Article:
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Axial skeleton bones of the skull, vertebral column, and rib cage80 bones make up the Axial SkeletonAppendicular skeleton bones of the upper and lower limbs, shoulder, and hip126 bones of the Appendicular skeleton
Support form the framework that supports the body and cradles soft organsProtection provide a protective case for the brain, spinal cord, and vital organsMovement provide levers for musclesMineral storage reservoir for minerals, especially calcium and phosphorusBlood cell formation hematopoiesis occurs within the marrow cavities of bones
Long bones longer than they are wide (e.g., humerus)Short bonesCube-shaped bones of the wrist and ankleSesamoid- Bones that form within tendons (e.g., patella)Flat bones thin, flattened, and a bit curved (e.g., sternum, and most skull bones)Irregular bones bones with complicated shapes (e.g., vertebrae and hip bones)
General FactsThe skull is made of 22 bones: 8 cranial, 13 facial, mandibleThere are 206 individual bones in an adult. Some are hinged and others are fused to one anotherThe upper jaw (maxillae) is fused to the cranium. The lower jaw (mandible) is moveable.The infant skull is incompletely developed and features fontanels or soft spots to aid passage thru the birth canal and allow for growth of the brain.
General Facts continued. . . The vertebrate is made of:7 cervical vertebrae12 thoracic vertebrae5 massive lumbar vertebraeSacrum, which is a triangular bone made of 5 fused bones at the end of the vertebral column.Coccyx, which is made up of 4 fused bones at the end of the sacrum (tailbone). It is immovable in humans, but flexible in cats, dogs, and monkeys
General Facts continued. . . There are 12 pairs of ribs which attach to the sternum thru the thoracic vertebrae. the first 7 pairs of ribs are true (or vertebrosternal) ribs that join the sternum directly by their costal cartilages.the remaining 5 ribs are false ribs: the first 3 pairs are vertebrochondral ribs and the last 2 pairs are floating ribs.Bones grow from the growth plates in the epiphyseal disks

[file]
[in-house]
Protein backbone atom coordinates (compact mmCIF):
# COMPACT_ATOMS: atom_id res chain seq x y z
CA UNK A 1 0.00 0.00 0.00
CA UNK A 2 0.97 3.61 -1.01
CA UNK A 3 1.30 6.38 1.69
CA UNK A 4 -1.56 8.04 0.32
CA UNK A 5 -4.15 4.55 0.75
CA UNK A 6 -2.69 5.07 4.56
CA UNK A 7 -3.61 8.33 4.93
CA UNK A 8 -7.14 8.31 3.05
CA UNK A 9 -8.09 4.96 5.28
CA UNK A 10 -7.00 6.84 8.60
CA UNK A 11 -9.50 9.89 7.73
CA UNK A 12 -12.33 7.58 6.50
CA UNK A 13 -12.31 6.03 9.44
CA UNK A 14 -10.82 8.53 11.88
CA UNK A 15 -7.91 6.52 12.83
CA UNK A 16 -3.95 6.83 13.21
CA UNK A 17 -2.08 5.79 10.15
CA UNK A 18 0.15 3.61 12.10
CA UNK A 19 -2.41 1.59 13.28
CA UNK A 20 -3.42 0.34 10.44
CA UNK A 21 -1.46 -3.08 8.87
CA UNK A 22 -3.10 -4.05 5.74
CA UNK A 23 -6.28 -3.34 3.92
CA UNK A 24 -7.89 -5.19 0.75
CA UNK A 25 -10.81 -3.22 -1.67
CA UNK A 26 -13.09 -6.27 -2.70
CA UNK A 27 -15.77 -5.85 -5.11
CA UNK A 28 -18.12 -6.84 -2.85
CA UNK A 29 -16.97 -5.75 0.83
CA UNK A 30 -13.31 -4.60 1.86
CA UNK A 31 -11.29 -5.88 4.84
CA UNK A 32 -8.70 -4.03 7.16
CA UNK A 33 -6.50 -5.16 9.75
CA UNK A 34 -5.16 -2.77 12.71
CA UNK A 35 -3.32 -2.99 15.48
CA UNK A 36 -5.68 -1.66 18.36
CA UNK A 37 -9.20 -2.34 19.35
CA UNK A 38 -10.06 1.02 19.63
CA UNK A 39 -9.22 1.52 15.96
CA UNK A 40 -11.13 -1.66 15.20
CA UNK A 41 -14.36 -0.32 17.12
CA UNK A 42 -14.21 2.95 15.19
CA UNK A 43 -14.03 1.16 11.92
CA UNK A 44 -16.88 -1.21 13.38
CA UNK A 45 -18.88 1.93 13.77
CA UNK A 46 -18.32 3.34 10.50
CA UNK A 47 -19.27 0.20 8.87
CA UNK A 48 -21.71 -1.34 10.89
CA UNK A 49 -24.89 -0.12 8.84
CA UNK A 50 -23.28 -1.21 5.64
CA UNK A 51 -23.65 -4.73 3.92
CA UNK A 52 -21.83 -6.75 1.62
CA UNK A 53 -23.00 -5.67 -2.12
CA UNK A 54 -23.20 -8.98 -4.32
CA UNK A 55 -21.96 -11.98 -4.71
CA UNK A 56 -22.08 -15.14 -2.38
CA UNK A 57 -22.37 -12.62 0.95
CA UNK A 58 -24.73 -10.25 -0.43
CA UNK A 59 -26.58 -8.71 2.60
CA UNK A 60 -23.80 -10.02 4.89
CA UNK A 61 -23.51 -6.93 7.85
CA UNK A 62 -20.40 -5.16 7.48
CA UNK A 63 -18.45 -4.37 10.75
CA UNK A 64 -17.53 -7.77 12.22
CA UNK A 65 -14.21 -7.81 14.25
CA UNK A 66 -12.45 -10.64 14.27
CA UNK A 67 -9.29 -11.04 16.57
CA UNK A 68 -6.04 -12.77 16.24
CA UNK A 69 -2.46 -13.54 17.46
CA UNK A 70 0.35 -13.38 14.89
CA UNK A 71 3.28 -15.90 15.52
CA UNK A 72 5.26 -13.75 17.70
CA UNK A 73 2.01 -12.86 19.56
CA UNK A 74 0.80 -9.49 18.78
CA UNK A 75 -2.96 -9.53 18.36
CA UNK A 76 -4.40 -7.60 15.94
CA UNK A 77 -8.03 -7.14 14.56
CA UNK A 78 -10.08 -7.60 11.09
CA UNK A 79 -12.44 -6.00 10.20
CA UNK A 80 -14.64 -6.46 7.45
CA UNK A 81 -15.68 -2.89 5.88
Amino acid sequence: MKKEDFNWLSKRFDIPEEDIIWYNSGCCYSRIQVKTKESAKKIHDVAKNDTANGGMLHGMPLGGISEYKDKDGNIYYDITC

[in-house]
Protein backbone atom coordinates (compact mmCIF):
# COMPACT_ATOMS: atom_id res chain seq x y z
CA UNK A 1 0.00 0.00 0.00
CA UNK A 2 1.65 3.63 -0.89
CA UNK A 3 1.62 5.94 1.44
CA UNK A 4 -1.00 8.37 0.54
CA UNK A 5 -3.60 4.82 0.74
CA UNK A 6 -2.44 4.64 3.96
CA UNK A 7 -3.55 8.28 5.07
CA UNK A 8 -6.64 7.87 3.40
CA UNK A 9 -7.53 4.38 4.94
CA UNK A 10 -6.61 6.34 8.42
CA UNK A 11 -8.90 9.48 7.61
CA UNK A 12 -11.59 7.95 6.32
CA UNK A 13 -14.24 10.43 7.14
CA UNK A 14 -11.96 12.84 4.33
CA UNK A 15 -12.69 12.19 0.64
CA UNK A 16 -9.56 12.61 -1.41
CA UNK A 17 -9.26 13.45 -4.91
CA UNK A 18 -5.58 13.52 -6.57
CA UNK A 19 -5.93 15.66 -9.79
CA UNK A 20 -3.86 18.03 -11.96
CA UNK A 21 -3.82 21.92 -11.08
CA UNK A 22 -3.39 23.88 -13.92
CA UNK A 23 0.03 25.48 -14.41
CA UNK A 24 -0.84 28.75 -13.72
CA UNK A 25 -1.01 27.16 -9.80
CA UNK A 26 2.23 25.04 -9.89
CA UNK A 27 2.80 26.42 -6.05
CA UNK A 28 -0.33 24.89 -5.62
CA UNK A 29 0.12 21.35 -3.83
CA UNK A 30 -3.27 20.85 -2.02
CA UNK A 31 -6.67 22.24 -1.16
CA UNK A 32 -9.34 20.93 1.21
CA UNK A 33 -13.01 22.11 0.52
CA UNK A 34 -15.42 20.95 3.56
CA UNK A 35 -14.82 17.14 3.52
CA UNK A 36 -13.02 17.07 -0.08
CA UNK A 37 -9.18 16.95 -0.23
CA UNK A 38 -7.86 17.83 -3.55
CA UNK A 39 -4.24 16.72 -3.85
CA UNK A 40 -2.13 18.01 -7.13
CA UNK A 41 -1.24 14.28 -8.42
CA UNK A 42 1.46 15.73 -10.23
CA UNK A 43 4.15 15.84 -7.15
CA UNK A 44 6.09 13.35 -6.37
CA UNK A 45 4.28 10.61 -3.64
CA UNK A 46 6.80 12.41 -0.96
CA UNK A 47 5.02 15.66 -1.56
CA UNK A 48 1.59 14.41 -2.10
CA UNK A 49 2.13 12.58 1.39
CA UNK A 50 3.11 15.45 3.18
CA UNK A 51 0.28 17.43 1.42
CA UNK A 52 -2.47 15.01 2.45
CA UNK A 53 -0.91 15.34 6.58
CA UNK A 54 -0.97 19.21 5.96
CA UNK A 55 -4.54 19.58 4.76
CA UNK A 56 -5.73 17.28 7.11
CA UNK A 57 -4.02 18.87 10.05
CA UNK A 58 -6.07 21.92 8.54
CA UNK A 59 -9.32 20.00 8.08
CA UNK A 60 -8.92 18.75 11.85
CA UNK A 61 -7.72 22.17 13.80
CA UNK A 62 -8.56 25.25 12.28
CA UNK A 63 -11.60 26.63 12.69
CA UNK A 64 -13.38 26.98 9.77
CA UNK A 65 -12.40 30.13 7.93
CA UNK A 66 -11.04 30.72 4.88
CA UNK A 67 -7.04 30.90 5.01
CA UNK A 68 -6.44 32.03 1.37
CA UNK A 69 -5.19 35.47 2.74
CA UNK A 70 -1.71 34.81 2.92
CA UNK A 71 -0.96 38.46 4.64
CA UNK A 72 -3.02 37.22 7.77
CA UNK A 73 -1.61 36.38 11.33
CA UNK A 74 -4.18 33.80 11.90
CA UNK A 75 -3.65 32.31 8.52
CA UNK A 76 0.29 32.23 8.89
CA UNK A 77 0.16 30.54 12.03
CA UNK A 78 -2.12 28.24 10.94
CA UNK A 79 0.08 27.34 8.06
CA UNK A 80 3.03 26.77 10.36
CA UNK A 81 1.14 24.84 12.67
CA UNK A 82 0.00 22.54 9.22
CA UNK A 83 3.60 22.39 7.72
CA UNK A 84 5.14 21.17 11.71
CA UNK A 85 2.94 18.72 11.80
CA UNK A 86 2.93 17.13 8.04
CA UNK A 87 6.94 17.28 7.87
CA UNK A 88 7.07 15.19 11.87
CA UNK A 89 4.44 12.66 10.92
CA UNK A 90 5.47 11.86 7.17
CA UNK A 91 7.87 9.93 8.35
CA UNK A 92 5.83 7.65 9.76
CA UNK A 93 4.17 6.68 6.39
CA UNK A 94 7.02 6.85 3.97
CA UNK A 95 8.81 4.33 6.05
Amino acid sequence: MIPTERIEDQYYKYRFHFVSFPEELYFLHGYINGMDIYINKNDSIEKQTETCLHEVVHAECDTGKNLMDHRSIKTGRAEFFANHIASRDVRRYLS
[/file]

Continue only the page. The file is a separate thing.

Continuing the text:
Bones grow from the growth plates in the epiphyseal disks
Bones thicken with weight bearing exerciseLack of exercise leads to bone atrophyVitamin D necessary to absorb calcium for bone strengthVitamin C necessary for collagen Vitamin A necessary for bone growth
Tutorial on Bones of the Skull
Periosteum double-layered protective membraneOuter fibrous layer is dense regular connective tissueInner osteogenic layer is composed of osteoblasts and osteoclastsRichly supplied with nerve fibers, blood, and lymphatic vessels, which enter the bone via nutrient foraminaSecured to underlying bone by Sharpeys fibersEndosteum delicate membrane covering internal surfaces of bone
Marrow:-Yellow: Located in the center of the diaphysis in the medullar canal. Made mostly of fat cells, contains many blood vessels, some leukocytes (WBC). Functions as a fat storage center.-Red: Located at the ends of the long bones. Where some erythrocytes (RBC) and WBCs are made.
Compact bone dense outer layer. Makes up the walls of the diaphysis.Spongy bone honeycomb of trabeculae filled with yellow bone marrow. Fills the epiphyses to reduce the weight of the skeleton.
Long bones consist of a diaphysis and an epiphysisDiaphysisTubular shaft that forms the axis of long bonesComposed of compact bone that surrounds the medullary cavityYellow bone marrow (fat) is contained in the medullary cavity
EpiphysesExpanded ends of long bonesExterior is compact bone, and the interior is spongy boneJoint surface is covered with articular (hyaline) cartilageEpiphyseal line separates the diaphysis from the epiphyses
Osteocytes mature bone cellsLacunae small cavities in bone that contain osteocytesCanaliculi hairlike canals that connect lacunae to each other and the central canal
Haversian system, or osteon the structural unit of compact boneLamella weight-bearing, column-like matrix tubes composed mainly of collagenHaversian, or central canal central channel containing blood vessels and nervesVolkmanns canals channels lying at right angles to the central canal, connecting blood and nerve supply of the periosteum to that of the Haversian canal
Osteoporosis- reduction in bone mineral density which leads to fracturesFracturesCancerScoliosis- curvature of the spineRickets Caused by lack of vitamin D in childrenBone wasting or atrophy
10 Types of FracturesCompression Fracture: bone crushed; common in the vertebral columnComminuted fracture: most commonly seen in the brittle bones of the elderlyCompound fracture: fracture in which the bone ends penetrate the skinClosed reduction: non-surgical realignment of broken bone ends and splinting of the bone.Depressed fracture: common fracture of the skull in which the bones become concave
10 Types of Fractures (cont.)Simple fracture: bone is cleanly broken and does not penetrate the skin; commonly called a closed fractureImpacted fracture: fracture in which the broken ends are pushed into each otherOpen fracture: fracture that required surgical realignment of the broken bone endsGreenstick fracture: common in children; bone splinters but doesnt break completely; sometimes referred to as a hairline fractureSpiral fracture: bone breaks due to twisting forces: common in sports injuries
Closed reductioncompoundOpen reduction